Corporations as people

November 6, 2010 | By | 4 Replies More proposes that we amend the U.S. Constitution using language similar to the following:

Amendment XXVIII

Section 1. The sovereign right of the people to govern being essential to a free democracy, the First Amendment shall not be construed to limit the authority of Congress and the States to define, regulate, and restrict the spending and other activity of any corporation, limited liability entity, or other corporate entity created by state or federal law or the law of another nation.

Section 2. Nothing contained in this Article shall be construed to abridge the freedom of the press.

Here’s why we need an amendment akin to the above:


Category: Civil Rights, Law, Politics

About the Author ()

Erich Vieth is an attorney focusing on consumer law litigation and appellate practice. He is also a working musician and a writer, having founded Dangerous Intersection in 2006. Erich lives in the Shaw Neighborhood of St. Louis, Missouri, where he lives half-time with his two extraordinary daughters.

Comments (4)

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  1. Niklaus Pfirsig says:

    First off, I am not a lawyer, nor do I play one on TV.

    I recently read that in the case of "Santa Clara County v. Southern Pacific Railroad" the root precedent for all corporate constitutional rights decisions, the courts did not establish that corporations were persons under the constitutional definition of a person. The concept of the corporate having the same constitutional as a person is based on case summary and verbiage added by the court clerk at the time.

  2. Tim Hogan says:

    Guys, I've written and spoken for a long time about how the treatment of corporations under the law has been a creeping form of fascism in America. It started with Dartmouth College v. Woodward in 1815, which decision gave rise to the modern American business corporation.

    We'll likely see that downfall of individual rights versus corporations when the U.S. Supreme Court decides in the next several weeks whether individuals may challenge blanket arbitration clauses in consumer contracts.

    The US Court of Appeals for the Ninth Circuit weighed in favor of the individuals; I expect the Roberts Court to continue it destruction of individual rights and side with the corporadoes here, again.

    In addition to an amendment to de-personalize corporations, we REALLY need to impeach justices Roberts and Alito!

  3. Erich Vieth says:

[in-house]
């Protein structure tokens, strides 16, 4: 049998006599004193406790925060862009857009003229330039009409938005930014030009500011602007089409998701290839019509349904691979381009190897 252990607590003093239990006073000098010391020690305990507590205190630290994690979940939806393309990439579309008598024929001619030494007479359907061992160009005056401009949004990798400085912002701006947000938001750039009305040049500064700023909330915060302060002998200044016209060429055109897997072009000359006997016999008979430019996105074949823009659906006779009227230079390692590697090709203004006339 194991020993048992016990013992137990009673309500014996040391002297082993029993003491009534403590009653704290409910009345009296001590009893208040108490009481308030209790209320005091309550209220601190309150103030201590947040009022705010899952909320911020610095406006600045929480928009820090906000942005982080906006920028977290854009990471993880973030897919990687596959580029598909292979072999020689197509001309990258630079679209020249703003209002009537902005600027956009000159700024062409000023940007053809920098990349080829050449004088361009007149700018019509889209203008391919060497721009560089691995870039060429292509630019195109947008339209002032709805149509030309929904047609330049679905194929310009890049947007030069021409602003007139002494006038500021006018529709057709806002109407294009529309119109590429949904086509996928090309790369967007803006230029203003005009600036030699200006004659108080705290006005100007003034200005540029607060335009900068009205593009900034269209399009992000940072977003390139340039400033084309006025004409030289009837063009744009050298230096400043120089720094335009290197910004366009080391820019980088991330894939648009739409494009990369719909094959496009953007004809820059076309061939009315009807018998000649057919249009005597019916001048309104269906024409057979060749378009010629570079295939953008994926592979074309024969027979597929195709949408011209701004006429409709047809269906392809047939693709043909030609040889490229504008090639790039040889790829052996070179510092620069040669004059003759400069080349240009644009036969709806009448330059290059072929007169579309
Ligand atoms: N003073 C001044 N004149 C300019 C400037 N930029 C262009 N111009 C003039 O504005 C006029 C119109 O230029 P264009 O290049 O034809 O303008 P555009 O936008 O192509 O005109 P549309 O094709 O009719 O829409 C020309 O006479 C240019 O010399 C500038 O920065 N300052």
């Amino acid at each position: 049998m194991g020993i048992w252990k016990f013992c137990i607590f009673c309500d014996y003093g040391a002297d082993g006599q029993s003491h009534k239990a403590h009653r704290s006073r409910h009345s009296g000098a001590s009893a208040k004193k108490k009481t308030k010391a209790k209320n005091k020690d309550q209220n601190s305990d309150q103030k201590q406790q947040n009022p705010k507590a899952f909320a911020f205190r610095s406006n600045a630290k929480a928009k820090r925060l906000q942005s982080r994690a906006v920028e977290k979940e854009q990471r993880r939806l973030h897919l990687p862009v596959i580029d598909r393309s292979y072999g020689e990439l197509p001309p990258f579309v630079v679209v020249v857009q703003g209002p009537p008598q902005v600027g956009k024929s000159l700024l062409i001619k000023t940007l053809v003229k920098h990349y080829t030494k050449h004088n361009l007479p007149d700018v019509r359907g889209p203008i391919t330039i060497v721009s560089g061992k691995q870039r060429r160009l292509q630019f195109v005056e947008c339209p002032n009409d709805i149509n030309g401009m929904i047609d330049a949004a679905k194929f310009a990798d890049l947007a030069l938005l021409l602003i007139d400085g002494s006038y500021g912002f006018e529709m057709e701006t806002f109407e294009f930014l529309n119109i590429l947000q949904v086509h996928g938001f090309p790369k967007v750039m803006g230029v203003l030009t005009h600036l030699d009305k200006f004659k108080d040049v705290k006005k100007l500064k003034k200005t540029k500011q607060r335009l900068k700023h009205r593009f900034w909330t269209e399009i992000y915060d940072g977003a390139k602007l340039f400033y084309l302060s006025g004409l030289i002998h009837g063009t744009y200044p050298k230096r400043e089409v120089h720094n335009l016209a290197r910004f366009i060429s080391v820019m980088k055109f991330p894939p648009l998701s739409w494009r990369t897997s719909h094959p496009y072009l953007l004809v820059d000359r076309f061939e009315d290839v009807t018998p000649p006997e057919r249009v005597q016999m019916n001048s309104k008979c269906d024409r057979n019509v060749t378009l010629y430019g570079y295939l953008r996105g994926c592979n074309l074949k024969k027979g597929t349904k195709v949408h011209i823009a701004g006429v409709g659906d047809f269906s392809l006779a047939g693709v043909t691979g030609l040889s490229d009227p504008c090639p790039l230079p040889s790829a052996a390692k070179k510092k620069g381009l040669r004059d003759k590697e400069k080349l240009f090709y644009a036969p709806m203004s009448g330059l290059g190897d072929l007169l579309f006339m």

Chris Hedges at Truthdig:

    "More than half of those identified in a poll by the Republican-leaning Rasmussen Reports as “mainstream Americans” now view the tea party favorably. The other half, still grounded in a reality-based world, is passive and apathetic. The liberal class wastes its energy imploring Barack Obama and the Democrats to promote sane measures including job creation programs, regulation as well as criminal proceedings against the financial industry, and an end to our permanent war economy. Those who view the tea party favorably want to tear the governmental edifice down, with the odd exception of the military and the security state, accelerating our plunge into a nation of masters and serfs. The corporate state, unchallenged, continues to turn everything, including human beings and the natural world, into commodities to exploit until exhaustion or collapse. All sides of the political equation are lackeys for Wall Street. They sanction, through continued deregulation, massive corporate profits and the obscene compensation and bonuses for corporate managers. Most of that money—hundreds of billions of dollars—is funneled upward from the U.S. Treasury."

    He also takes a swipe at free market fundamentalism:

    "Commerce cannot be the sole guide of human behavior. This utopian fantasy, embraced by the tea party as well as the liberal elite, defies 3,000 years of economic history. It is a chimera. This ideology has been used to justify the disempowerment of the working class, destroy our manufacturing capacity, and ruthlessly gut social programs that once protected and educated the working and middle class. It has obliterated the traditional liberal notion that societies should be configured around the common good. All social and cultural values are now sacrificed before the altar of the marketplace."

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